Anyone who says numbers never lie didn’t watch Penn’s offense last season.
A year ago, then-sophomore quarterback Alek Torgersen was near the top of not only the Ivy League, but the entire Football Championship Subdivision in multiple passing categories. The Huntington Beach, Calif., native was third in the nation, averaging 26 completions a contest. He was also 11th in the country and second in the Ivy League with 268.9 passing yards per game.
Despite this, however, the Red and Blue's offense was at many points anemic, only managing enough consistency to collect two victories. In fact, the Quakers finished sixth in the Ivy League last year with 213 points scored — a mark nearly half that of league-leading Yale.
Now, after losing Conner Scott, one of the Quakers’ all-time great receivers, and tight end Mitch King to graduation, it’s time for Torgersen and a handful of other veterans to carry the torch and become consistent playmakers.
New offensive coordinator John Reagan has implemented his version of the spread offense, which is nothing new for the Red and Blue. But the squad will have to break from its seemingly never-ending supply of two-yard screen passes if is going to start doing any serious damage.
Gutsier play calling and fewer passing attempts — Torgersen set a school record with 421 last season — could do wonders for the Red and Blue. After all, Torgersen is a 6-foot-3 gunslinger with a big arm, and it’s time Penn utilized it more consistently. Football is a game of inches, but you can’t march down the field one inch at a time.
When the Quakers last won the Ivy League title in 2012, there was significantly more of a balance within the team's offense. Billy Ragone was a dual-threat quarterback who forced opposing defenses to stay on their toes. Defenders couldn’t sit on bubble screens or slant routes, thereby allowing big plays to develop.
While Torgersen may not have the same hybrid quarterback skill set as Ragone, he can move around in the pocket and scramble when necessary. But establishing a consistent running game with its backfield could be just as successful for Penn.
Last season, the Quakers' top three running backs on the depth chart were all injured by end of the team's Oct. 11 contest at Fordham, leaving the backfield depleted of options. In turn, without a consistent ground game, defenses were able to sit on the pass without much risk of anyone on Penn’s roster bursting through the middle for a big gain.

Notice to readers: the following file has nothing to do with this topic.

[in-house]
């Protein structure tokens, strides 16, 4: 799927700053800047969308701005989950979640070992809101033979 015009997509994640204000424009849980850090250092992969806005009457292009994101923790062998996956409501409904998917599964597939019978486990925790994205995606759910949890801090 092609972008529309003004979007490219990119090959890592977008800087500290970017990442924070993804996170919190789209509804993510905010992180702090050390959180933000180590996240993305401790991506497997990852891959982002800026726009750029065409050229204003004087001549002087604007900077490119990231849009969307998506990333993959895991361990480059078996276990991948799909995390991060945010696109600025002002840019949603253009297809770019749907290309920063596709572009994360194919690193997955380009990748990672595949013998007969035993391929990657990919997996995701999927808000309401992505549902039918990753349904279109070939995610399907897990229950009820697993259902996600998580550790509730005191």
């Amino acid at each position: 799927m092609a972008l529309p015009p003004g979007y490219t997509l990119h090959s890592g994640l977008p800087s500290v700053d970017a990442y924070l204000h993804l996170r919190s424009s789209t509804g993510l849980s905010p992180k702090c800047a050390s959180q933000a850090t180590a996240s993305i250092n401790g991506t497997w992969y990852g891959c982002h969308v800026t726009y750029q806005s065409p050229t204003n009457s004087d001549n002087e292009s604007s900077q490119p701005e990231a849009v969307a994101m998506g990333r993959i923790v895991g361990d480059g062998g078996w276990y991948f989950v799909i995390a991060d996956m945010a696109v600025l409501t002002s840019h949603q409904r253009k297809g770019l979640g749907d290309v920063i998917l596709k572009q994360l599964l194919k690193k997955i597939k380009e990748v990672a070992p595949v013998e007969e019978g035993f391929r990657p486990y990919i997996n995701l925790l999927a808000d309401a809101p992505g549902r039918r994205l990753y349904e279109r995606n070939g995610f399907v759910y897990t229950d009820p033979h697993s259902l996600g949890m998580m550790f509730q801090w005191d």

Now, heading into 2015, the pressure rests on sophomore Tre Solomon to flip the script and force defenders to respect the run. After tearing his ACL against the Rams, Solomon has been working towards establishing himself as the Quakers' every-down back, and, at 6-foot, 200 pounds, the Brooklyn, N.Y., native has the size and power to be a legitimate threat in Ivy play.
In his brief stint on the field as a rookie, Solomon was productive, accumulating 145 yards while averaging 5.8 yards per carry. If he could stretch that small sample size out consistently over an entire season, the Red and Blue may have just the one-two punch they need between him and Torgersen.
But if Penn is going to make its offensive opportunities count in 2015, it will need to solve a factor equally as problematic as last season's dearth of a run game and lack of explosiveness: ineffectiveness in the red zone.
In no contest was the Quakers' futility so apparent as their matchup against Fordham. That game saw Penn play so poorly inside the 20 that kicker Jimmy Gammil set a school record with five field goals, including four on failed trips to the redzone.
On top of an improved rushing attack and more calculated throws, one solution for the Quakers may be to try and effectively utilize veteran tight ends Ryan O’Malley and Ryan Kelly. The two seniors are huge targets and often pose significant mismatches for opposing secondaries. Connecting with them could yield big dividends close to the endzone.
Undoubtedly, the problem for Penn is not any one player, nor is the solution. But the Quakers have the talent to improve on their 2014 showing; now it’s time to put it all together and hope for the best.Comments powered by Disqus
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